2. Use multiple translations.

My (favorite) bible is ASV and I adore the way there are emphasis among the verses. The binding makes my heart sing and the size of the bible is perfect for travel, church going, and being tossed in my purse. However, NIV was what I grew up on and The Message made my heart sing in high school. So, I use two bibles -one has NIV and The Message side by side in it- when I'm studying at home. This allows me the flexibility and opportunity to move between translations when a verse (or series of verses) is unclear in one translation.

3. Read small, palatable chunks instead of chapters.

I can't explain why I feel like it's important for me to read an entire chapter every time I sit down for my bible study. But, I do. Sometimes I get hung up on one verse but won't spend time mulling it over because I need to get through the rest of the chapter. This is doing my time with Him a disservice.

Since taking on Jane Johnson's Quiet Time Challenge, I've realize that clean breaks on chapters aren't nearly as important as I expected. In fact, reading an entire chapter is too much content to begin to metabolize it. I've started to think of the bible as a rich bar of chocolate -better consumed in small, enjoyed pieces than in a large binge.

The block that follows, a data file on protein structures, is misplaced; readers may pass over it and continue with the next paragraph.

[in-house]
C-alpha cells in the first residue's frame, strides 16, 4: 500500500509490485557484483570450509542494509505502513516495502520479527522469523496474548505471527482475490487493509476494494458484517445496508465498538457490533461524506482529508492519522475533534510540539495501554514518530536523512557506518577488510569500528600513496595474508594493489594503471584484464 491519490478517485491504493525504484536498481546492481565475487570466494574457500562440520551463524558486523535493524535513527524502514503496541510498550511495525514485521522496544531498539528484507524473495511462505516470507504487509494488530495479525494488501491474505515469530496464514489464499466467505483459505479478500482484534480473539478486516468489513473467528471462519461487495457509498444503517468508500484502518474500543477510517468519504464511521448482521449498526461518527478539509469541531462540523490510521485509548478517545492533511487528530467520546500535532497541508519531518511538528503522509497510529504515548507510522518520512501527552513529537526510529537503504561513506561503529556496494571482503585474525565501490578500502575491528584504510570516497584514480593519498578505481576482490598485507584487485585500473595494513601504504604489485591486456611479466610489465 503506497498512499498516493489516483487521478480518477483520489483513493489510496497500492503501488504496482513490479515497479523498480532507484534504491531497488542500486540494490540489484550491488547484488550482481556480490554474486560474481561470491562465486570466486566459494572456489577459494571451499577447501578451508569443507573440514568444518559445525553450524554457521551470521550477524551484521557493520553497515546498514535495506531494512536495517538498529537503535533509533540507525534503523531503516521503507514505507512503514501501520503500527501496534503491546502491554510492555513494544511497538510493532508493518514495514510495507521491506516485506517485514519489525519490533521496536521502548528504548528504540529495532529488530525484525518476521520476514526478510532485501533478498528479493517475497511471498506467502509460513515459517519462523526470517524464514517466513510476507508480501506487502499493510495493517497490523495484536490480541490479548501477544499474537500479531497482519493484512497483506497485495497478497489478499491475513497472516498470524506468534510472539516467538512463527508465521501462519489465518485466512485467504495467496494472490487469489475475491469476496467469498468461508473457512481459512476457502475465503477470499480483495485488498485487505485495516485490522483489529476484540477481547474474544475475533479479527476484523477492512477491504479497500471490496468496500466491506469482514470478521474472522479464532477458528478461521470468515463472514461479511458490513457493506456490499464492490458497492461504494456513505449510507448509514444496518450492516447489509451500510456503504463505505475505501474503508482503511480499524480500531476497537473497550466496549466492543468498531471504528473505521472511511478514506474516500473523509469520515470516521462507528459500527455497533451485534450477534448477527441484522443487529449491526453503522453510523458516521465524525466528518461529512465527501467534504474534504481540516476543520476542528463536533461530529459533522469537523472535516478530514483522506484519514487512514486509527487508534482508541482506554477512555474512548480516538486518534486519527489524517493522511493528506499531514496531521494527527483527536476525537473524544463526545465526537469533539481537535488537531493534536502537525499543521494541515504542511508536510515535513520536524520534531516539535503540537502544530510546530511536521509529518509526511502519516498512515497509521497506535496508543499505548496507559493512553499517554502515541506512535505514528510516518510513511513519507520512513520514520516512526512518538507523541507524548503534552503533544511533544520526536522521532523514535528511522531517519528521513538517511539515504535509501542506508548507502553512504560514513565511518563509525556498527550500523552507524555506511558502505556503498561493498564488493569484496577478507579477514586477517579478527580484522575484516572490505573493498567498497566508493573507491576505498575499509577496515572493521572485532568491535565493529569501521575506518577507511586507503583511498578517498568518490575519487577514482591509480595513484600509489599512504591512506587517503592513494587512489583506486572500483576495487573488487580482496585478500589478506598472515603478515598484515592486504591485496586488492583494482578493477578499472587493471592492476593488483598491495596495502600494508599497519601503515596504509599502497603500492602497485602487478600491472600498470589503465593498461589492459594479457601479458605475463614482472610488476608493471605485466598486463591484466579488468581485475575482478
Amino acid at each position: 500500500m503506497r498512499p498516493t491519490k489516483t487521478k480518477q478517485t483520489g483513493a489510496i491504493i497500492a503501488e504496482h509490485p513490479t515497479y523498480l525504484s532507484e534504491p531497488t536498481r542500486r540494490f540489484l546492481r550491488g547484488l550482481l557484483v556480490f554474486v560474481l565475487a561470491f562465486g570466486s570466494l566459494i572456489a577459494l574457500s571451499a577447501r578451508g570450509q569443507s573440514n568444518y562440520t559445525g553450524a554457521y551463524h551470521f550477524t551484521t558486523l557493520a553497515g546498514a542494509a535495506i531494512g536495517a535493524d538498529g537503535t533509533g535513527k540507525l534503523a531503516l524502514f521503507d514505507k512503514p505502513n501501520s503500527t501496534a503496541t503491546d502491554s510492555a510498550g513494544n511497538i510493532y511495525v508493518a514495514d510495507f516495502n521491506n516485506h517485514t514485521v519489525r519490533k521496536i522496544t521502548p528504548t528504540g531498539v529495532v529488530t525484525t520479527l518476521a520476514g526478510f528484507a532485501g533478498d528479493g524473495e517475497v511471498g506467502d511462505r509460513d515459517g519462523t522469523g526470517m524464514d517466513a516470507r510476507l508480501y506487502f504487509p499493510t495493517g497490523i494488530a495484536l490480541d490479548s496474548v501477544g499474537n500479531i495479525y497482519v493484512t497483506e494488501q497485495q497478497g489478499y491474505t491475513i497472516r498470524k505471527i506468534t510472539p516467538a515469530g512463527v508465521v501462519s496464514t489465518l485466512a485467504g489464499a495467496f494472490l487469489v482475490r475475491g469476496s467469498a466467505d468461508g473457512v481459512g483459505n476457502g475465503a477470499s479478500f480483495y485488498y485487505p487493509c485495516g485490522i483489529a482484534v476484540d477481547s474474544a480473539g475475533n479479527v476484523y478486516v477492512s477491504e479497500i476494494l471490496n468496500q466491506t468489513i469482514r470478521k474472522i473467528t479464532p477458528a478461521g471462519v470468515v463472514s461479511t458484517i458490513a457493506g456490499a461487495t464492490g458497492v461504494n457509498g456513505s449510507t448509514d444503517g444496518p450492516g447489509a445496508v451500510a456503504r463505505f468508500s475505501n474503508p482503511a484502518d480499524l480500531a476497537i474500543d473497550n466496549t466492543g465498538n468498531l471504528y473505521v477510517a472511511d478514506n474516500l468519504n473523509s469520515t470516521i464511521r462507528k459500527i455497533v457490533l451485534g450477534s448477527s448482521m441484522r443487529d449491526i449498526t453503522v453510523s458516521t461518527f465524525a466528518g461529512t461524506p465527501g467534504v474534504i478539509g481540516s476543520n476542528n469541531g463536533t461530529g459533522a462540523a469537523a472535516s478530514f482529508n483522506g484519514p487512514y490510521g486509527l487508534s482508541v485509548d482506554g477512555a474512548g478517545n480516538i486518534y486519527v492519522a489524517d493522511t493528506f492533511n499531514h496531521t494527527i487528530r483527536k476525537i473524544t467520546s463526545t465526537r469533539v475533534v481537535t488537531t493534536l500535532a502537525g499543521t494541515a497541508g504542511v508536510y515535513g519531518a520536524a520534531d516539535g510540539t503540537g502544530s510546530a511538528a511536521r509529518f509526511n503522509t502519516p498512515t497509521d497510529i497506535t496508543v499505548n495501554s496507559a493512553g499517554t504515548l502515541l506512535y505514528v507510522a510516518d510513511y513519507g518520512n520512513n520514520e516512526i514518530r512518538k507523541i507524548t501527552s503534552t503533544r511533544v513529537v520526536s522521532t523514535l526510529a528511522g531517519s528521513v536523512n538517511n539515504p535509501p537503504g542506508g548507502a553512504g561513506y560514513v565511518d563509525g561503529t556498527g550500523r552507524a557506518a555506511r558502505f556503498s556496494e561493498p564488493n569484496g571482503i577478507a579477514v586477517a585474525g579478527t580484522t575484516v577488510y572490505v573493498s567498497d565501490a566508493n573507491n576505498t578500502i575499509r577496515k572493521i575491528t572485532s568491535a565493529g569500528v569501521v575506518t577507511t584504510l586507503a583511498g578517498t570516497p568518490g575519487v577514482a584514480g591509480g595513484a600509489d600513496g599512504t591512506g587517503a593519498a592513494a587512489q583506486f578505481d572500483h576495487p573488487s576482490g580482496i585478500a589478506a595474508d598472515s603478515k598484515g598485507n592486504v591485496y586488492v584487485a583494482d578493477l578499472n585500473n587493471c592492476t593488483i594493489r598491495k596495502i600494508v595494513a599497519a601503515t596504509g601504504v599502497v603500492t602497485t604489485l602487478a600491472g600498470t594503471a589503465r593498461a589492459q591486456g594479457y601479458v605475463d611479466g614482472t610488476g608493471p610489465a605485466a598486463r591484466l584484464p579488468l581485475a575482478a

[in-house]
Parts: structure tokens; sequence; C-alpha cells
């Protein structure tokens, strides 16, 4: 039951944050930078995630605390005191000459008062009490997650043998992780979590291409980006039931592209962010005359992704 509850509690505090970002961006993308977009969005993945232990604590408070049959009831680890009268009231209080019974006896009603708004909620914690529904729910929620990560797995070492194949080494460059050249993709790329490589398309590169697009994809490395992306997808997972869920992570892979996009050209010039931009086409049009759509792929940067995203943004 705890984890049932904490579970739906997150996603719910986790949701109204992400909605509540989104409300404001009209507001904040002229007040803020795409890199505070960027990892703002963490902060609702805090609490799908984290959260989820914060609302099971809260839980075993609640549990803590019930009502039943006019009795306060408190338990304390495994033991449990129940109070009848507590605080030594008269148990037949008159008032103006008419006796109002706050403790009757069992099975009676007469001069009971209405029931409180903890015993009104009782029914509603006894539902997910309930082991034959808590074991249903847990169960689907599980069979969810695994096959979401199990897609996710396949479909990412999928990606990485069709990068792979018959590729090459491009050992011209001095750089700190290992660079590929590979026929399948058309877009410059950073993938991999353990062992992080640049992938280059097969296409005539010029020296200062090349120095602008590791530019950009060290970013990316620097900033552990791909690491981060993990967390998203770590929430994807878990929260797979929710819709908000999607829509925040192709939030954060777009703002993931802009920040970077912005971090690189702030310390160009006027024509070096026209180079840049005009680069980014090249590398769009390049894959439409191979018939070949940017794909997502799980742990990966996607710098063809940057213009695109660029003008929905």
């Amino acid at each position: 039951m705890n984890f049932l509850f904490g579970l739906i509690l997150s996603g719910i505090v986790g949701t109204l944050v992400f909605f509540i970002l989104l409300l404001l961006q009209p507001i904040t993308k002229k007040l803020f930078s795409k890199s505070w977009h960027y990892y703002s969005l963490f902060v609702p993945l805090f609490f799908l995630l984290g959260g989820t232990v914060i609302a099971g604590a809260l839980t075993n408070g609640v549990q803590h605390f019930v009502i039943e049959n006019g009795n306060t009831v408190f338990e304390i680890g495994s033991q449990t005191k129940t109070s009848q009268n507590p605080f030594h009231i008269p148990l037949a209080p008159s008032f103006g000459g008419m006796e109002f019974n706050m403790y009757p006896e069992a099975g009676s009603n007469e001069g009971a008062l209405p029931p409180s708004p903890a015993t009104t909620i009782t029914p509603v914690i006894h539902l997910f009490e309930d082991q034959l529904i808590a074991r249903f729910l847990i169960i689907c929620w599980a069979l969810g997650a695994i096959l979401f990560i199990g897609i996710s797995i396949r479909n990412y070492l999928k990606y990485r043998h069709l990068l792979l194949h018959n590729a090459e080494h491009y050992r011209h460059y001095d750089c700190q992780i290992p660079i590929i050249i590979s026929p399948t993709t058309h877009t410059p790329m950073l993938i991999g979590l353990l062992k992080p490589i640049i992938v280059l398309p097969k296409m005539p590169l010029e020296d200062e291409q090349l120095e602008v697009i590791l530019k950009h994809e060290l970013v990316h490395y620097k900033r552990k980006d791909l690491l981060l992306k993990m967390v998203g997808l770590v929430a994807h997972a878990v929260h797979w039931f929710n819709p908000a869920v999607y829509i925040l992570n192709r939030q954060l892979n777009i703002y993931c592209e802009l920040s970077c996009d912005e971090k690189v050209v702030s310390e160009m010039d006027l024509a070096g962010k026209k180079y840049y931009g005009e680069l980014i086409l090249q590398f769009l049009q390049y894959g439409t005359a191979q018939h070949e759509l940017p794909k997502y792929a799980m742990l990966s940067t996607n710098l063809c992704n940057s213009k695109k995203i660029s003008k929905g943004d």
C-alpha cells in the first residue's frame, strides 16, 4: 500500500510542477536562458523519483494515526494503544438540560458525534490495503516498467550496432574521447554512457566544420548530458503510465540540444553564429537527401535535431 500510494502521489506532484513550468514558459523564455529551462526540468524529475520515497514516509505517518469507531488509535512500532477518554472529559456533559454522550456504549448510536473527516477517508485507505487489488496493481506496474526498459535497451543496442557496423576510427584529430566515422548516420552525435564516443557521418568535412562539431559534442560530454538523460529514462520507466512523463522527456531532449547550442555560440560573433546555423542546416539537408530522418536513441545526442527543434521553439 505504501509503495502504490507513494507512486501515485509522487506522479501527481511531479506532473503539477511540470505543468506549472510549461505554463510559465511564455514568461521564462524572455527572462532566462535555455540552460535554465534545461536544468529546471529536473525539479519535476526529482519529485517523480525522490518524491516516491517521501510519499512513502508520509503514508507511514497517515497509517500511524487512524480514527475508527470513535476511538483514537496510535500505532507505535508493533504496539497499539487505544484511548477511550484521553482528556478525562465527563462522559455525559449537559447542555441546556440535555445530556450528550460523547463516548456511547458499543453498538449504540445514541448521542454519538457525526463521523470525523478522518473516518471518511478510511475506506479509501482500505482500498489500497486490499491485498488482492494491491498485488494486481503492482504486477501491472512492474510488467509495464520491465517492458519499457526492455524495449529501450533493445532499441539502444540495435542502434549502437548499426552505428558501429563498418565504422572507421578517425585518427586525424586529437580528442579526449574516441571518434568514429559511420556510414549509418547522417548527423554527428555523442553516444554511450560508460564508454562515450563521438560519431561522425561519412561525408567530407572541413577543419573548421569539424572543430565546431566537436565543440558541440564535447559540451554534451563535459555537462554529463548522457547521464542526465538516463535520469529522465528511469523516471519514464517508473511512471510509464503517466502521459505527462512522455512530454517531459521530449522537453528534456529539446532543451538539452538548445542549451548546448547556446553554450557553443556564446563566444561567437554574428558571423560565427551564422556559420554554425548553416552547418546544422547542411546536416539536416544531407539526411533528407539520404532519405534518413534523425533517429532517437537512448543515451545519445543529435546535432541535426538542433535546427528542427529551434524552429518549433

4. Find a bible study that is (sort of) structured.

This is what I enjoyed about Jane Johnson's Quiet Time Challenge as well as the studies found in Studying the Scripture (heard about it from Jane). In the last few years I've come to find devotions distracting, instead of inspiring. Often I wander down a rabbit hole of thought while going over the text written by another Christian, when I should be engaging with the text of the Bible. So, I've dropped the devotions and leaned toward loose studies with wider questions.

5. Color code your interactions with His words.

I've started using different pens to mean different things in my bible instead of trying to keep it uniformly black. This was partly inspired by Jane Johnson and also by the art journaling movement with influence from my desire to mark, notate, and highlight. I track three things in my bible:

  • Emotional reactions in magenta/purple/pink. 
  • Recurring phrases, theme, and cross references in green. 
  • Notes from pastors, books, devotions, and the link in blue. 
  • Highlights for verses that are beautiful and convicting. 
There are more thorough systems and suggestions out there for what to track, but I prefer not to have to work through a color code in order to study.

Basically, I'm suggesting to simplify. 

The best way to tune yourself out of your own bible study is to make it work, work, work, work, work (didn't expect a Rhianna reference in here, did you?). Keep your system simple. Keep your system fun. Keep your system centered around conversing with Him instead of focusing on all the logistical details of study.